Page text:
A review of “The Ballad of Jack & Rose” by Jeanne Aufmuth


Stars: *** 1/2

Rating: R for language and sexual situations

Run Time: 1 hour, 51 minutes



The one-two punch of director Rebecca Miller (daughter of recently deceased playwright Arthur) and actor Daniel Day-Lewis (her hubby) is a powerful one.  Hard to go wrong with that potent combination of god-given talent. 

Day-Lewis is superb as contemporary drop-out Jack, a dyed-in-the-wool free spirit who’s raising an introspective 16-year old daughter (Camilla Belle as Rose) in the untamed wilderness of a remote island off the Eastern coast of the U.S.

Jack and Rose are unusually close, bonded by a unique isolation and controversial lifestyle. Jack gives a resounding No to progress the only way he knows how; by living off the pulse of the land and firing shots at the developers who are building ticky-tacky developments on his beloved island.

The fly in the ointment of this particular paradise is that Jack is slowly dying of a degenerative heart disease.  Determined to secure Rose’s future Jack persuades his mainland squeeze Kathleen (Catherine Keener) to move to the island with her own boys, ostensibly creating a positive female influence for his capricious teen.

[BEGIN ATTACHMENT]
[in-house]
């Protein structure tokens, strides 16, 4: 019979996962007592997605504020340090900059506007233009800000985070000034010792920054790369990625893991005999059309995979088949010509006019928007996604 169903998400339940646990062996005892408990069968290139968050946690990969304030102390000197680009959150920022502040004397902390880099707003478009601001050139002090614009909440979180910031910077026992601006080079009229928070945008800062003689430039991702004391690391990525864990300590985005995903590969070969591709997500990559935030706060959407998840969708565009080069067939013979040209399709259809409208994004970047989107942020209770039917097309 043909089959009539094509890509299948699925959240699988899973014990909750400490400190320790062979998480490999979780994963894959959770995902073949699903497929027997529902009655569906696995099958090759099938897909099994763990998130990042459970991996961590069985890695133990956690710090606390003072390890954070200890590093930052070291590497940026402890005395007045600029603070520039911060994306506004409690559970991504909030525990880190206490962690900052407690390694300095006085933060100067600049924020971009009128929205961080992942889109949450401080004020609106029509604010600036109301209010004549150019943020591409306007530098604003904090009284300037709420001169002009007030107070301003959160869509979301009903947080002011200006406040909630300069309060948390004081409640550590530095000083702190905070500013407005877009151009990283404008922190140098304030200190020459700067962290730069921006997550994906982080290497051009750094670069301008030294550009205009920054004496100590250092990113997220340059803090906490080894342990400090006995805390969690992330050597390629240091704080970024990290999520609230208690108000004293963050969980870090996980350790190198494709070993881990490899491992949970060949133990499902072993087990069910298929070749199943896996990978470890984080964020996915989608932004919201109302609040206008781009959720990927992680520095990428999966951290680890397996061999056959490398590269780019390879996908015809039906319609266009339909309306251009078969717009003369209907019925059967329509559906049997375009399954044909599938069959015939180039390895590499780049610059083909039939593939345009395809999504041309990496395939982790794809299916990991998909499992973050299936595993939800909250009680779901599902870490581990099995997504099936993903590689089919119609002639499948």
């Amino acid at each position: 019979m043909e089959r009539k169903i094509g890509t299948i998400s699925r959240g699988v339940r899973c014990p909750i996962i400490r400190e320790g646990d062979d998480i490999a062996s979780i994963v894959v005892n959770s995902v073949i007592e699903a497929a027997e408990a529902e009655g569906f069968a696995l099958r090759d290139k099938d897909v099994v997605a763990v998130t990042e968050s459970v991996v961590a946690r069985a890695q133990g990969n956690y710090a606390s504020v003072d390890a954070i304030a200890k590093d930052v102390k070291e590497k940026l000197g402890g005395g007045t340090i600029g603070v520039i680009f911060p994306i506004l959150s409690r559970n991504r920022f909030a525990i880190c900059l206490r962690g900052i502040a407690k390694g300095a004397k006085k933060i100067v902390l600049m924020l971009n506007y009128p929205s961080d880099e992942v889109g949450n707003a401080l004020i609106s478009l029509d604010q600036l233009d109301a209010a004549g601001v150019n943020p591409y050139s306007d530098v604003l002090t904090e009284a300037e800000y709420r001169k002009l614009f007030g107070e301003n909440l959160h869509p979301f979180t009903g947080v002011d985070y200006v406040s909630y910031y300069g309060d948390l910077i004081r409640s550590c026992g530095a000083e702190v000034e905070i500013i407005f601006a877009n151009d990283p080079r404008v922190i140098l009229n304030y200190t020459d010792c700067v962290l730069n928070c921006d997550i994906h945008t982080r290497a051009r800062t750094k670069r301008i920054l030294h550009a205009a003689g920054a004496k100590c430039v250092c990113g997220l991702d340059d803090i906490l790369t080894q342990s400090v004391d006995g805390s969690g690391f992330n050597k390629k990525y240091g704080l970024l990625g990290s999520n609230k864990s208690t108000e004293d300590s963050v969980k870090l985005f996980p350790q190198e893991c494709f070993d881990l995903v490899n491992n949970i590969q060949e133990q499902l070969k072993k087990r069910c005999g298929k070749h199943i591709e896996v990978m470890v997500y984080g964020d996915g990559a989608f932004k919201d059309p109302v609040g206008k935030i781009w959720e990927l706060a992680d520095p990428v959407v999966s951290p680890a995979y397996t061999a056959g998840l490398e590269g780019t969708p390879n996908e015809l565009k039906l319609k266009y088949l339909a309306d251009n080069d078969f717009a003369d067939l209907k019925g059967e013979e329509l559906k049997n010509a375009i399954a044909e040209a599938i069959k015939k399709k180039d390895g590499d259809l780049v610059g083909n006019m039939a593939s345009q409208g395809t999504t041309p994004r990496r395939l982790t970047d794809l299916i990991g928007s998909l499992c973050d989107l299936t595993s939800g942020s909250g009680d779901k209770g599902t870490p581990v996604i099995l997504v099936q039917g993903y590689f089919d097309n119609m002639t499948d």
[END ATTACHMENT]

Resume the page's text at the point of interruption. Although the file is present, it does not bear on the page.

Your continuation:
The experiment is a disaster from the get-go, rife with tragic and comic consequences.  Rose seethes with resentment over what she perceives as her father’s unfathomable betrayal and acts out in startling ways.  Think lost virginity, fun with firearms, etc.

Miller has a way with words -- her scripting is a well-crafted marvel of pathos and humor.  Day-Lewis is sensitive and sinewy (yum) and exceedingly patient with his words. Keener delivers in typically champion fashion and Belle plays all the right notes as a frightened young woman on the verge of losing the only stability she knows.

Prince Edward Island is a handsome, wind-swept stand-in for this modern American tragedy. A misguided focus-group inspired epilogue separates Jack from narrative perfection. Deep, rich and altogether satisfying.